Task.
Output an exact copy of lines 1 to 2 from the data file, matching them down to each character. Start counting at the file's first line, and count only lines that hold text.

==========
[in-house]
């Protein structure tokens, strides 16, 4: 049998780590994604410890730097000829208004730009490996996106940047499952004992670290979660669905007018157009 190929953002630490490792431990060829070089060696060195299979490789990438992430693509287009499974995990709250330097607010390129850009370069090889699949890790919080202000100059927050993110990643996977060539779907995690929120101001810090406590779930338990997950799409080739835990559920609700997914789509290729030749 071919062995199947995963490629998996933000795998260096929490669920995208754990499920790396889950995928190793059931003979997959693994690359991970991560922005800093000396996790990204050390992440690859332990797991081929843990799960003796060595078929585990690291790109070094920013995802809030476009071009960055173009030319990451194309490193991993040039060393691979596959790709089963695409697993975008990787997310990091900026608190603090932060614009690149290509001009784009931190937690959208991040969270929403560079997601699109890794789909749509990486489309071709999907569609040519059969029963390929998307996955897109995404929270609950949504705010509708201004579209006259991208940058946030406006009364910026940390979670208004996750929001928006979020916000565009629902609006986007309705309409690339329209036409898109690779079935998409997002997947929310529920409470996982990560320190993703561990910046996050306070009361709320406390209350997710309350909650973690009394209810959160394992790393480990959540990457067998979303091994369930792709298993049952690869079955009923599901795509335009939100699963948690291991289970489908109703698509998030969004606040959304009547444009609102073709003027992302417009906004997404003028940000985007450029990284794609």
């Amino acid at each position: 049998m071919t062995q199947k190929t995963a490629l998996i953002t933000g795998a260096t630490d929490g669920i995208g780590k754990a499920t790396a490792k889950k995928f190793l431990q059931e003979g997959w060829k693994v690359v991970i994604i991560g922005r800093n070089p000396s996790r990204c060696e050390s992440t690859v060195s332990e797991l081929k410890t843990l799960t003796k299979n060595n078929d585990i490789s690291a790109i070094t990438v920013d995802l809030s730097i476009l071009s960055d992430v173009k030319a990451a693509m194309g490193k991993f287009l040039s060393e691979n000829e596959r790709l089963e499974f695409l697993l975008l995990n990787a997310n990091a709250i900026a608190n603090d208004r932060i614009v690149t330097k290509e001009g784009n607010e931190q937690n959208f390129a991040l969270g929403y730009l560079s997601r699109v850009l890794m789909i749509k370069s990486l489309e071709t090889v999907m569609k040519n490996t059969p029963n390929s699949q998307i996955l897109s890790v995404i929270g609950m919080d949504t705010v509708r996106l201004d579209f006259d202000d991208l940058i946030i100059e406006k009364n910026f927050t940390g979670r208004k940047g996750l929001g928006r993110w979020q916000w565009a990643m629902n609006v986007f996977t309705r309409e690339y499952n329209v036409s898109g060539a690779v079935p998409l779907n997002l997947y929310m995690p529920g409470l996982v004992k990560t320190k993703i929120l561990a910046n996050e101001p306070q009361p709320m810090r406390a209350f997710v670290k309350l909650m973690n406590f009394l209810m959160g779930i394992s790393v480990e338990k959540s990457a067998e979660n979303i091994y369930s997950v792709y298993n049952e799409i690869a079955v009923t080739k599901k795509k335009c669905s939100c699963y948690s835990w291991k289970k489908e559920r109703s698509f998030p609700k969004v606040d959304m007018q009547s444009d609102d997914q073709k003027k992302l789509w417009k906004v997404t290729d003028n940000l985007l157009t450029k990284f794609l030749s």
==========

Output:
[in-house]
């Protein structure tokens, strides 16, 4: 049998780590994604410890730097000829208004730009490996996106940047499952004992670290979660669905007018157009 190929953002630490490792431990060829070089060696060195299979490789990438992430693509287009499974995990709250330097607010390129850009370069090889699949890790919080202000100059927050993110990643996977060539779907995690929120101001810090406590779930338990997950799409080739835990559920609700997914789509290729030749 071919062995199947995963490629998996933000795998260096929490669920995208754990499920790396889950995928190793059931003979997959693994690359991970991560922005800093000396996790990204050390992440690859332990797991081929843990799960003796060595078929585990690291790109070094920013995802809030476009071009960055173009030319990451194309490193991993040039060393691979596959790709089963695409697993975008990787997310990091900026608190603090932060614009690149290509001009784009931190937690959208991040969270929403560079997601699109890794789909749509990486489309071709999907569609040519059969029963390929998307996955897109995404929270609950949504705010509708201004579209006259991208940058946030406006009364910026940390979670208004996750929001928006979020916000565009629902609006986007309705309409690339329209036409898109690779079935998409997002997947929310529920409470996982990560320190993703561990910046996050306070009361709320406390209350997710309350909650973690009394209810959160394992790393480990959540990457067998979303091994369930792709298993049952690869079955009923599901795509335009939100699963948690291991289970489908109703698509998030969004606040959304009547444009609102073709003027992302417009906004997404003028940000985007450029990284794609």